I believe the problem is the DCR (and maybe leakage inductance) of the xfmr. Can you measure both primary and secondaries DCR?
 

abbey road d enfer

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Are you saying the last cap, C6 in the schematic? So the string of Zeners will be between R5 and C6 in parallel with R18,
That's where they are ATM. What I suggest is connecting the zener string across C5. Due to the +/-7V drop across R5, in order to get 210 at B+, you need to have 217 at C5; the zener string should then be a nominal 217.
Same if you connected them across C4, you should adjust the value at about 224.

What are the voltages with R1=R2=9.1k?
 
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moamps

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Interestingly, the Neumann transformer in NU67 is also saturated, which may mean that this was done intentionally, in order to obtain better stabilization of the output voltage for mains voltage fluctuations.
Also interesting is the design of the heater power supply circuit, especially if you keep in mind that this voltage participates in the bias of the electron tube and should be very low noise. Perhaps the performance of power supply in the WA with the LM317 is worse in this regard.

1643481579277.png

An interesting (and somewhat funny) debate about NU67 can be found here:
 

Whoops

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I believe the problem is the DCR (and maybe leakage inductance) of the xfmr. Can you measure both primary and secondaries DCR?

for sure, I will measure it when I’m back at the workshop, thanks

As far as I understand a transformer core saturates when it’s not big enough for the application.
But in this case the transformer is not small and seems reasonably sized for the power consumption demandings of the microphone.
 

abbey road d enfer

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for sure, I will measure it when I’m back at the workshop, thanks

As far as I understand a transformer core saturates when it’s not big enough for the application.
But in this case the transformer is not small and seems reasonably sized for the power consumption demandings of the microphone.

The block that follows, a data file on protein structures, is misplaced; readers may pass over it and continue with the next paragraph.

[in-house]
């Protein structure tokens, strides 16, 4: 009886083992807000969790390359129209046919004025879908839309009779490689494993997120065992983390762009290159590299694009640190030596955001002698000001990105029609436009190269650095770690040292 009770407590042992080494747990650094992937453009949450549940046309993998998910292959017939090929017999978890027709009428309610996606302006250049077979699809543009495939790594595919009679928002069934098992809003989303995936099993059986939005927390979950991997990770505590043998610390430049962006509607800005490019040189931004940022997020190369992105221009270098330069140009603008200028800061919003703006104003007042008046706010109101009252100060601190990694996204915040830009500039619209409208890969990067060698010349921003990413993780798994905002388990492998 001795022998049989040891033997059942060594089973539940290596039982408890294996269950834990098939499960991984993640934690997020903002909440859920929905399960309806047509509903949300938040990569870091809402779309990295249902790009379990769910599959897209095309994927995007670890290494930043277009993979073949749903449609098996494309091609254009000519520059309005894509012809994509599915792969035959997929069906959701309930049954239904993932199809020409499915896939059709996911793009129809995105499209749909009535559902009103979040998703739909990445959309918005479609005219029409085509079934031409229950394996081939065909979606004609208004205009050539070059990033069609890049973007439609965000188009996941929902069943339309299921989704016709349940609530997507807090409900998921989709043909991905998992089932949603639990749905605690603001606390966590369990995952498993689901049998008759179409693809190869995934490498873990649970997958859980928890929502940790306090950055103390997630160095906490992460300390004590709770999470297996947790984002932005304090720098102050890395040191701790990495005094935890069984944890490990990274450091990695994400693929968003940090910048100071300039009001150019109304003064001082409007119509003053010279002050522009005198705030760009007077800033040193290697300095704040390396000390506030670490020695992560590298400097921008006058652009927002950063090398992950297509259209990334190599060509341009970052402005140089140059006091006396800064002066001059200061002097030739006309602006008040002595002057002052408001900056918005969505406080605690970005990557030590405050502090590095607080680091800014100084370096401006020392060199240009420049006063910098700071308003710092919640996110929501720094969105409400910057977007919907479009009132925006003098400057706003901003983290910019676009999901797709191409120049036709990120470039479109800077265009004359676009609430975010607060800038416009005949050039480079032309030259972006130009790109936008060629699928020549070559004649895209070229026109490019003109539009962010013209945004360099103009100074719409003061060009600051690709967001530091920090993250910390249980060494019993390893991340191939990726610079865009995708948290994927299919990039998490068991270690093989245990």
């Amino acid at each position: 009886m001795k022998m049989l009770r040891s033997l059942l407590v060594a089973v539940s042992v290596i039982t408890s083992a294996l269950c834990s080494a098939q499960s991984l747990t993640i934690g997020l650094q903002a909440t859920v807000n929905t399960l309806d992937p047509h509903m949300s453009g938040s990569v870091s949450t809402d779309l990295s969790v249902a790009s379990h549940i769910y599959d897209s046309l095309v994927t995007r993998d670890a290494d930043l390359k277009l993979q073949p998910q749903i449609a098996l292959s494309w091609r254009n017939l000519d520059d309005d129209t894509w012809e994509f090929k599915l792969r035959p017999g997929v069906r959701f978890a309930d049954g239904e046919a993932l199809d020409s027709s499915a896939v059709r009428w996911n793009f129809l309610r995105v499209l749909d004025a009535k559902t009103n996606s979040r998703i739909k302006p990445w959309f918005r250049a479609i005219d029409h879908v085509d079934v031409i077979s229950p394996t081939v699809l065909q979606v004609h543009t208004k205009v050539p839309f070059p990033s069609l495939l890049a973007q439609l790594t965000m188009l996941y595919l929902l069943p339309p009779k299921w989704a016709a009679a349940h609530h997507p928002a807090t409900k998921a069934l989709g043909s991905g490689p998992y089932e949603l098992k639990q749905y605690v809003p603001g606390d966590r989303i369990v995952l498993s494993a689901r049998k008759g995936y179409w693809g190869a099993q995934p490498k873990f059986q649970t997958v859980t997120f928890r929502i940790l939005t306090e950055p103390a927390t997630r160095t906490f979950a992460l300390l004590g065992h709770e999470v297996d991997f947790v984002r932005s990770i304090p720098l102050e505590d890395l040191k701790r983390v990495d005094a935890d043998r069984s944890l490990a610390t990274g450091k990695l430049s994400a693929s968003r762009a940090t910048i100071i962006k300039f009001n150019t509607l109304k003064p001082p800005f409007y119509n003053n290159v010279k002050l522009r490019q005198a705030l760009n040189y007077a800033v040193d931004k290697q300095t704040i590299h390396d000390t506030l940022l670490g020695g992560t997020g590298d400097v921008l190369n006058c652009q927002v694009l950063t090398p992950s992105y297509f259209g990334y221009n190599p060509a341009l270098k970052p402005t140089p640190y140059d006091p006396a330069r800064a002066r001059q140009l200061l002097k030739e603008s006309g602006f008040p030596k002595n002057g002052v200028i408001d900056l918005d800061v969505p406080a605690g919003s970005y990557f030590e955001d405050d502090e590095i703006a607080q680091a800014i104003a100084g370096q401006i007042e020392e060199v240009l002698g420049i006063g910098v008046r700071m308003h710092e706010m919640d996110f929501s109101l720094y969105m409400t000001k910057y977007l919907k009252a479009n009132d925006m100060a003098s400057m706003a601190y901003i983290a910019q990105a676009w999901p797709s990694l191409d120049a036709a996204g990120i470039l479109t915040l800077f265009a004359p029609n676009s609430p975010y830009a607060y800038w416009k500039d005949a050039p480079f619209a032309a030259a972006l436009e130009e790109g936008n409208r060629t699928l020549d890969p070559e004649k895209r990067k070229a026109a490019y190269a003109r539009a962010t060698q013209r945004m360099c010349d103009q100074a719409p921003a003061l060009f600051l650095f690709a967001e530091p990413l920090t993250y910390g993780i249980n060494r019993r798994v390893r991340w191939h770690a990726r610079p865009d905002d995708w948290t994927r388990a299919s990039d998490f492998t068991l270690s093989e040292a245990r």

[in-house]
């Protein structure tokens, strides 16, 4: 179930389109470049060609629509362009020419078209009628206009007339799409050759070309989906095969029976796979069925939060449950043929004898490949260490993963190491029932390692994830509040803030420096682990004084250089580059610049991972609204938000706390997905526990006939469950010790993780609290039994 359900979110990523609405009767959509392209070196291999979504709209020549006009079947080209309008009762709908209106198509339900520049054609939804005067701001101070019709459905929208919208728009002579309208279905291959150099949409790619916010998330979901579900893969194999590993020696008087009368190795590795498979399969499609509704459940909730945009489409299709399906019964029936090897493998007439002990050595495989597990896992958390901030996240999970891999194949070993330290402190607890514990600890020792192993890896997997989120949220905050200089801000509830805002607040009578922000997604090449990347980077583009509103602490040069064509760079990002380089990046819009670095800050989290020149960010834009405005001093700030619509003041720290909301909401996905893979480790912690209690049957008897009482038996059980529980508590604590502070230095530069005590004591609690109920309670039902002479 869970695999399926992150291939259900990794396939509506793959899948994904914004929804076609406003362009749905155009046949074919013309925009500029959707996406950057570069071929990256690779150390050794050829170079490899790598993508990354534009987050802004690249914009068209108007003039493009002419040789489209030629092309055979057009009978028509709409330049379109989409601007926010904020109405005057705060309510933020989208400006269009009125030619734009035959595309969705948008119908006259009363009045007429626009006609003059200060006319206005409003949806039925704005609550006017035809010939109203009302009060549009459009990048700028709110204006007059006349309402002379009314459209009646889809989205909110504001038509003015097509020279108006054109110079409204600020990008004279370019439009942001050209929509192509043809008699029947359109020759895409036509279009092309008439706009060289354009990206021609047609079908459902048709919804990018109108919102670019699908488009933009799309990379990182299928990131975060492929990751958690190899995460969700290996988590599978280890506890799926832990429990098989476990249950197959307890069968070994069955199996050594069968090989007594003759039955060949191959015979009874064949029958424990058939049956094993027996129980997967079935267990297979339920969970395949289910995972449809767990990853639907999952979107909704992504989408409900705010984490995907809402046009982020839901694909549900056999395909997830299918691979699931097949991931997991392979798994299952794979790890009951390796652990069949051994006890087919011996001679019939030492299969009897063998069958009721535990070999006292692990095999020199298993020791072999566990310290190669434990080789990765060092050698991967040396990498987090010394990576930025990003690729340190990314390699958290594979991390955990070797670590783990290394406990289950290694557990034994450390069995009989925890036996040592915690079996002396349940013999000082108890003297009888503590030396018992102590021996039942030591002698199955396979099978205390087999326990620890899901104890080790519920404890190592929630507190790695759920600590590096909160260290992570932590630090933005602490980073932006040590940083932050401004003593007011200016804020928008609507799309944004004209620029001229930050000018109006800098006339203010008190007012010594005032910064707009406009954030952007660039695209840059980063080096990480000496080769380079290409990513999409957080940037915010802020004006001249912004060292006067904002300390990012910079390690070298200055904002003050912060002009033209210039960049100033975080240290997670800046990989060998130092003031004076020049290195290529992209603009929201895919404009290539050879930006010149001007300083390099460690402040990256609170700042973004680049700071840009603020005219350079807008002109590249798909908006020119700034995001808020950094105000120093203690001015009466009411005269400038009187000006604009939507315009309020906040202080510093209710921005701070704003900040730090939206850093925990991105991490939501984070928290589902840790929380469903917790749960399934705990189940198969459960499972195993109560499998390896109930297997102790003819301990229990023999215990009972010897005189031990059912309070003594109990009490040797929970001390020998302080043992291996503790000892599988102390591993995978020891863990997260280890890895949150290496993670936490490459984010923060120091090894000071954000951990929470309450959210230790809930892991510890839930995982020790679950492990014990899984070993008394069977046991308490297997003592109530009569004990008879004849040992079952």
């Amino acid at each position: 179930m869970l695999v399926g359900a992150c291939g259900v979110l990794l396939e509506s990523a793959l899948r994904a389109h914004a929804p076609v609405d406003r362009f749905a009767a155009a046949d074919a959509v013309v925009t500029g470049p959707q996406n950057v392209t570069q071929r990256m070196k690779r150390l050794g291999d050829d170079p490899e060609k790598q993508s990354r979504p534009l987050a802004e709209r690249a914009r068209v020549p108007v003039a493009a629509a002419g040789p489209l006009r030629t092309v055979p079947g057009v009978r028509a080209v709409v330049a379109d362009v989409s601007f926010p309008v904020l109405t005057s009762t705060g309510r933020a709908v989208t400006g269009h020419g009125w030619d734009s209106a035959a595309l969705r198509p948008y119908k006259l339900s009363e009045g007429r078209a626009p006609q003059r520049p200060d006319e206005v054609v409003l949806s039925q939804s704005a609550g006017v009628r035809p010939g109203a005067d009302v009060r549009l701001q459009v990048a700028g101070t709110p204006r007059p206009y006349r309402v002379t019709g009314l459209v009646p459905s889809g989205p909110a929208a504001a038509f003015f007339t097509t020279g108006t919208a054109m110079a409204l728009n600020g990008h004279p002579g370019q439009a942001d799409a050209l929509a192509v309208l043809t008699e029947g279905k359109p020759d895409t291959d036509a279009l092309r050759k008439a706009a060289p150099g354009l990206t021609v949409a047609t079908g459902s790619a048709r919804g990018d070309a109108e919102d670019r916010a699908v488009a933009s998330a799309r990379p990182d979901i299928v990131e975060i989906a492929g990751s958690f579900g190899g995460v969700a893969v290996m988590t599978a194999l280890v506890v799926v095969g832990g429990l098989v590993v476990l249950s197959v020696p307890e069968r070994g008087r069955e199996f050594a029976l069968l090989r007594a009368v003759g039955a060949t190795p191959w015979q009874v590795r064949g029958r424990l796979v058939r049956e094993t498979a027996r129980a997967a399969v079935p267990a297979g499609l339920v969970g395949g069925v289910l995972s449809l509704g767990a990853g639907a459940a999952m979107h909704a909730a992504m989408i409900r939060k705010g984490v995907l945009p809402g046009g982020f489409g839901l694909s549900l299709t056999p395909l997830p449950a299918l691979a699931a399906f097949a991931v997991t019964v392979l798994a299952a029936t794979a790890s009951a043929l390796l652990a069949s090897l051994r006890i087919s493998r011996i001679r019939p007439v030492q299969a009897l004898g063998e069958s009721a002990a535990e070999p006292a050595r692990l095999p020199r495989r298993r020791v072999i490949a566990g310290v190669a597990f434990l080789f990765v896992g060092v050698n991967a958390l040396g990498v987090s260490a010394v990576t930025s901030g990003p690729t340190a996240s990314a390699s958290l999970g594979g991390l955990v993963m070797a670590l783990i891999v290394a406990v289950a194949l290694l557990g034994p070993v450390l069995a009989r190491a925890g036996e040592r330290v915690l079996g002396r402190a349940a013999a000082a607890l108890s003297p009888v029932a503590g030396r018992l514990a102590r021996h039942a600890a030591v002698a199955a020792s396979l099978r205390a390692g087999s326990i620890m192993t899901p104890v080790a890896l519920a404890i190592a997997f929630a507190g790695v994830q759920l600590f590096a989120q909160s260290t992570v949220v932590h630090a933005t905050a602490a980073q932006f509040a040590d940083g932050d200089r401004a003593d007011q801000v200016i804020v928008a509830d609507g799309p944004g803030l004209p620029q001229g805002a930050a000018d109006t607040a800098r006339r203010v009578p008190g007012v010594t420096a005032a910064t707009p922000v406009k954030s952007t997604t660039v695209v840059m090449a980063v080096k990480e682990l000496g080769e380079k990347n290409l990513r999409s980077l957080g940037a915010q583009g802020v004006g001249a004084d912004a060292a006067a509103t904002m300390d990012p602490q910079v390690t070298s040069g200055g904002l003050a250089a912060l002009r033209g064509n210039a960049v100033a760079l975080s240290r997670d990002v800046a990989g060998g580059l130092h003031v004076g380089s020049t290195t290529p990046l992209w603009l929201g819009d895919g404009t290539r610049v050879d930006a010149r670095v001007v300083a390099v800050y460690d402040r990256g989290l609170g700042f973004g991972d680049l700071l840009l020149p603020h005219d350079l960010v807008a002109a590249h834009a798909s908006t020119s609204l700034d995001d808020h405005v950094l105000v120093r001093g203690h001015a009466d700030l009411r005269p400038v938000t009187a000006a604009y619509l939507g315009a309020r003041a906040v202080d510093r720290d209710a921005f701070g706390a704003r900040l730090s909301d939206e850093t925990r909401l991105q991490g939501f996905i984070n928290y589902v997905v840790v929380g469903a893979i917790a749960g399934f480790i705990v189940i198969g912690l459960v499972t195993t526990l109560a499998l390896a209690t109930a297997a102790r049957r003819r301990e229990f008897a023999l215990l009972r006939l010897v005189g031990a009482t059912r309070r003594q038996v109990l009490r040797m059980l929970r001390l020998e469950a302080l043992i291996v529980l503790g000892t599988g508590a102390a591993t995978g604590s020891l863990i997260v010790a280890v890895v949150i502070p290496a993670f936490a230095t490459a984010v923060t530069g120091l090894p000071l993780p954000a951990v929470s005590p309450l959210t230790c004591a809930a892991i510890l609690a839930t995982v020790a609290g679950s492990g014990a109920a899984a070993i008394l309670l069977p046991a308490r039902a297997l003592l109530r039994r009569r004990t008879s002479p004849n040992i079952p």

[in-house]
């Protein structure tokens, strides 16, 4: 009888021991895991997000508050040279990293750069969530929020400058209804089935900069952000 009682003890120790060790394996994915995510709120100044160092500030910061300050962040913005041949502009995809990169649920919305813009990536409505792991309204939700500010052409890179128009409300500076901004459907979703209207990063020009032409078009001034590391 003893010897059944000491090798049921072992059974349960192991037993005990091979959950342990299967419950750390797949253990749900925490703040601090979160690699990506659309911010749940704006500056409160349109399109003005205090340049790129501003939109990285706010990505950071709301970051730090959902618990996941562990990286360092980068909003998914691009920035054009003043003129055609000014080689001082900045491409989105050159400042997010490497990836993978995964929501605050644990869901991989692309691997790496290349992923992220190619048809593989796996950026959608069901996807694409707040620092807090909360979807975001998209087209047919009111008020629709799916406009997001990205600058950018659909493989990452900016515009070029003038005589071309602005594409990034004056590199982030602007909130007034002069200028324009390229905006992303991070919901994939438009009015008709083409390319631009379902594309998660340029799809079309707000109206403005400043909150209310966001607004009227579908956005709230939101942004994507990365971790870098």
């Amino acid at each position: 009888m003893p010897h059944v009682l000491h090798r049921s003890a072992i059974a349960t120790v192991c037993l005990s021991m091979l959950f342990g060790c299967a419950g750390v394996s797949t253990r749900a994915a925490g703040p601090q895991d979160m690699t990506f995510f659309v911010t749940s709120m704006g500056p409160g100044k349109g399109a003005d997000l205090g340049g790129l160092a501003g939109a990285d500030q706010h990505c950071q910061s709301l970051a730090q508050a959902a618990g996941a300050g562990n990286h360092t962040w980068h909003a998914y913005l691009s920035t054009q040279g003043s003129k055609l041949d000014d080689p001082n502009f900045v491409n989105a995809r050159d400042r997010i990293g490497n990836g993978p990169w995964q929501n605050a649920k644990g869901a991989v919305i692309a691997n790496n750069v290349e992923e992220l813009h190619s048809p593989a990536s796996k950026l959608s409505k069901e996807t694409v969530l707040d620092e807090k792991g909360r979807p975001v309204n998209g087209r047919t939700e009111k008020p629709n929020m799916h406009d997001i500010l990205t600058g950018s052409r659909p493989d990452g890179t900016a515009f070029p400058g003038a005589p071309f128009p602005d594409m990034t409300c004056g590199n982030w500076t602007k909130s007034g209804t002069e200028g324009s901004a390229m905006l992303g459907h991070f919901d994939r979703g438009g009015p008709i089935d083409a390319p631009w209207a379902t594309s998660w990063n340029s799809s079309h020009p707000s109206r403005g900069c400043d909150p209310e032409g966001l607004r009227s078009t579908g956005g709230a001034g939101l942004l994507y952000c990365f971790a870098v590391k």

Actually, a very common problem is winders use charts to figure out the core size and number of turns, but they don't realize that what works for a soldering iron or a hobby train may not be good for an audio product. Charts tend to result in the most economical product, operating with high induction results in a kind of self-regulating xfmrs, but they are noisy, run hot and radiate hum.
Typically I asked my winders to size the xfmr about 30% larger than what the chart said; operating at reduced induction solved a lot of issues.
 

abbey road d enfer

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Hi Abbey,
was able to measure the voltages with R1=R2=9.1k, like you asked,
here it is (blue values are old voltages with R1 and R2 22K, and Green are the voltages with R1=R2=9.1k)

View attachment 89909
Well, it shows that the zeners are just starting to regulate. However, they make sure that , in teh case of leaving the PSU on and disconnecting teh mic, the output voltage would not exceed the specified 212V.
If noise was an issue. the zener string could be moved across C5, but it would need to be adjusred to 219-220V by adding a 7.5 or 8.2V zzner.
 

Whoops

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Well, it shows that the zeners are just starting to regulate. However, they make sure that , in teh case of leaving the PSU on and disconnecting teh mic, the output voltage would not exceed the specified 212V.
If noise was an issue. the zener string could be moved across C5, but it would need to be adjusred to 219-220V by adding a 7.5 or 8.2V zzner.

I can easily move the Zener String across C5 and add a 7.5 or 8.2V zener. No problems with that.

What do you think about the DC resistance of the transformer?
I'm still trying to figure out why the transformer seems to be saturating,
B+ consumption is only 1mA and the Heater is only 200mA, the transformer core size is same size or bigger than other 9V transformers I have rated for 1 to 1.5 Amps. So it's still a mystery to me.

Thanks